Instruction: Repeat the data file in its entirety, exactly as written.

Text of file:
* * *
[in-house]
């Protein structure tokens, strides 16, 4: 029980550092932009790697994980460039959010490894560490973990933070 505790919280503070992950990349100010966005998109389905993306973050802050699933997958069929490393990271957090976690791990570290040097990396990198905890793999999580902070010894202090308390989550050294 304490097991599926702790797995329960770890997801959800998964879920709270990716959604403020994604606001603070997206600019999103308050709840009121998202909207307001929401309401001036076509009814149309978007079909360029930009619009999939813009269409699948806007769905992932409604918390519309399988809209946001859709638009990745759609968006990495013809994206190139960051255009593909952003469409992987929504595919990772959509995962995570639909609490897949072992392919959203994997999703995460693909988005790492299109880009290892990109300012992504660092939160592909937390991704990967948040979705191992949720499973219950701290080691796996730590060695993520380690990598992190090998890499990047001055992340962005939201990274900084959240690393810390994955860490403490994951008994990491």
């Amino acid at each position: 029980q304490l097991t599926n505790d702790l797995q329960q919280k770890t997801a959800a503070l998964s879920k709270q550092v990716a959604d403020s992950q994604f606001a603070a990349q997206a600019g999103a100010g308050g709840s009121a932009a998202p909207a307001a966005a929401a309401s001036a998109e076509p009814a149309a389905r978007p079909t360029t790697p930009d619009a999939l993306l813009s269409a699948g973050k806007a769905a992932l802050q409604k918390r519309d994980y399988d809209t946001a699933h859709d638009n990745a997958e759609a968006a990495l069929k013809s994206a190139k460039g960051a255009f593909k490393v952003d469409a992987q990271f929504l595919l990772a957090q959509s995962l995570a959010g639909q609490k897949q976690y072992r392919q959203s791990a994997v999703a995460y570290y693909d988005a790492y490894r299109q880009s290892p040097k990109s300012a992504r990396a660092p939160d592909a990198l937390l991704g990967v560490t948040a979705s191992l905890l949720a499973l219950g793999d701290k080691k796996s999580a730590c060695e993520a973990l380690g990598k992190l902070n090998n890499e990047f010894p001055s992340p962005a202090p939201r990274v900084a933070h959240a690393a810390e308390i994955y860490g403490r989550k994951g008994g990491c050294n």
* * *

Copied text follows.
[in-house]
């Protein structure tokens, strides 16, 4: 029980550092932009790697994980460039959010490894560490973990933070 505790919280503070992950990349100010966005998109389905993306973050802050699933997958069929490393990271957090976690791990570290040097990396990198905890793999999580902070010894202090308390989550050294 304490097991599926702790797995329960770890997801959800998964879920709270990716959604403020994604606001603070997206600019999103308050709840009121998202909207307001929401309401001036076509009814149309978007079909360029930009619009999939813009269409699948806007769905992932409604918390519309399988809209946001859709638009990745759609968006990495013809994206190139960051255009593909952003469409992987929504595919990772959509995962995570639909609490897949072992392919959203994997999703995460693909988005790492299109880009290892990109300012992504660092939160592909937390991704990967948040979705191992949720499973219950701290080691796996730590060695993520380690990598992190090998890499990047001055992340962005939201990274900084959240690393810390994955860490403490994951008994990491």
């Amino acid at each position: 029980q304490l097991t599926n505790d702790l797995q329960q919280k770890t997801a959800a503070l998964s879920k709270q550092v990716a959604d403020s992950q994604f606001a603070a990349q997206a600019g999103a100010g308050g709840s009121a932009a998202p909207a307001a966005a929401a309401s001036a998109e076509p009814a149309a389905r978007p079909t360029t790697p930009d619009a999939l993306l813009s269409a699948g973050k806007a769905a992932l802050q409604k918390r519309d994980y399988d809209t946001a699933h859709d638009n990745a997958e759609a968006a990495l069929k013809s994206a190139k460039g960051a255009f593909k490393v952003d469409a992987q990271f929504l595919l990772a957090q959509s995962l995570a959010g639909q609490k897949q976690y072992r392919q959203s791990a994997v999703a995460y570290y693909d988005a790492y490894r299109q880009s290892p040097k990109s300012a992504r990396a660092p939160d592909a990198l937390l991704g990967v560490t948040a979705s191992l905890l949720a499973l219950g793999d701290k080691k796996s999580a730590c060695e993520a973990l380690g990598k992190l902070n090998n890499e990047f010894p001055s992340p962005a202090p939201r990274v900084a933070h959240a690393a810390e308390i994955y860490g403490r989550k994951g008994g990491c050294n």